Range lab focuses on one of the fundamental questions in developmental biology - how signaling transduction pathways control the gene regulatory networks that specify and pattern territories along the major axes during early embryonic development. We are particularly interested in both the early regulatory mechanism(s) that activate the anterior neuroectoderm and the role of a Wnt signaling network we have identified that separates this territory from the epidermal ectoderm and the posterior endomesoderm along the anterior-posterior axis. We use a combination of molecular manipulations, high-throughput genome-wide assays, gene regulatory network analysis and classical embryology to study these fundamental mechanisms in deuterostome echinoderm (sea urchin) embryos. Echinoderms and vertebrates share a common ancestor, and studies have shown that many of the early regulatory mechanisms used to specify and pattern similar tissues are often conserved in deuterostomes. Thus, our studies can lead to the identification of core regulatory processes that specify and pattern vertebrate embryos along the anterior-posterior axis.
In particular, I studied the mechanism by which Fzl1/2/7-PKC signaling antagonizes Fzl5/8-JNK signaling during the anterior neuroectoderm (ANE) restriction process in sea urchins. In early development of the sea urchin embryo, ANE positioning depends on integrated information from the Wnt/β-catenin, Wnt/JNK, and Wnt/PKC pathways, forming an interconnected Wnt signaling network. We have previously shown that Fzl1/2/7-PKC pathway antagonizes the down-regulation of the ANE GRN by Wnt1/Wnt8-Fzl5/8-JNK signaling in the anterior ectodermal half of early cleavage and blastula staged embryos, allowing for the proper positioning of the ANE territory around the anterior pole. Yet, the exact mechanism by which Fzl1/2/7-PKC signaling antagonizes Fzl5/8-JNK signaling during this process is still unclear. Hence, my Ph.D. research aimed to better characterize the Fzl1/2/7 signaling pathway and the gene regulatory network (GRN) it activates to identify possible interactions between these different Wnt signaling branches during this fundamental developmental process.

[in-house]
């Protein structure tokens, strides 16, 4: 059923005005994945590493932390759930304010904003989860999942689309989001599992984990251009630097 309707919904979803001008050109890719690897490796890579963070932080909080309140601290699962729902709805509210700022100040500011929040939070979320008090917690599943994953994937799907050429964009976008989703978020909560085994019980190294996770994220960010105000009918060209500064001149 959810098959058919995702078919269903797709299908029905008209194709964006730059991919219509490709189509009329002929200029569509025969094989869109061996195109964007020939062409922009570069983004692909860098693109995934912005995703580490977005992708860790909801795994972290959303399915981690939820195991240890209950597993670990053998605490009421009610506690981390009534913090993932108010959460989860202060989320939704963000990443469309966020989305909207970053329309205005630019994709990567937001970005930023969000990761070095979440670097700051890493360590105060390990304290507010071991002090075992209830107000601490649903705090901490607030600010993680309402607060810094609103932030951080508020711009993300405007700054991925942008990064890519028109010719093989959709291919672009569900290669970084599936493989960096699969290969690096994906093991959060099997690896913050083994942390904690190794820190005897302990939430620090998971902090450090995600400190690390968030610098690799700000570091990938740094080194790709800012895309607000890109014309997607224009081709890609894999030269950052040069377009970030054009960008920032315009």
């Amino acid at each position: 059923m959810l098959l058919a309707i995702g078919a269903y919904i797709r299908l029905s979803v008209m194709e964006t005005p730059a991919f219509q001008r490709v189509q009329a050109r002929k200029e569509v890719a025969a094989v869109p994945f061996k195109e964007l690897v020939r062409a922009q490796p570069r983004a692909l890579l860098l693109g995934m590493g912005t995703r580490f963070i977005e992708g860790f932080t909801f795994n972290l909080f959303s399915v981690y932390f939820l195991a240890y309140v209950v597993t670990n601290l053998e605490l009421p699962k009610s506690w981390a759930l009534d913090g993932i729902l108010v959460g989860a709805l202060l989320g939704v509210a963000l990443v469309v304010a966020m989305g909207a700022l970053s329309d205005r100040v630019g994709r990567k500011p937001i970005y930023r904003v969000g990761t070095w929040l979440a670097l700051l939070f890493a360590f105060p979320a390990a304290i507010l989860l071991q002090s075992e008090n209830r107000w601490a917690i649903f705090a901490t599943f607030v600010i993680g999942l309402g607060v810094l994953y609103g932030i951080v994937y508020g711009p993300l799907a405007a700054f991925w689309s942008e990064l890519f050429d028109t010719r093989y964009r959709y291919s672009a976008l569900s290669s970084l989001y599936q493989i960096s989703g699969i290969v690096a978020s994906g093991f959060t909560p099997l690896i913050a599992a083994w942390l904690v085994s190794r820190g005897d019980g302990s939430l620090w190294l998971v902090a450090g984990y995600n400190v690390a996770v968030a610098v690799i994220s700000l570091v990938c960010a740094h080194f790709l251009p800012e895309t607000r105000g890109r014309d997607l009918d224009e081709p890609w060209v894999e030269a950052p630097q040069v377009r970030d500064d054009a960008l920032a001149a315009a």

Range et al., 2013
Range et al., 2013
I graduated from my Ph.D. in Biological Sciences at Auburn University in Spring 2020. I recently joined Röttinger lab at the Institute for Research on Cancer and Aging in Nice (IRCAN) as a postdoctoral researcher.
In my next adventure as a postdoc, I will unlock the secrets of regeneration biology in cnidarians. I am particular interested in conducting research on the cellular and molecular mechanisms that underly the initiation of whole-body regeneration in the anthozoan cnidarian Nematostella vectensis.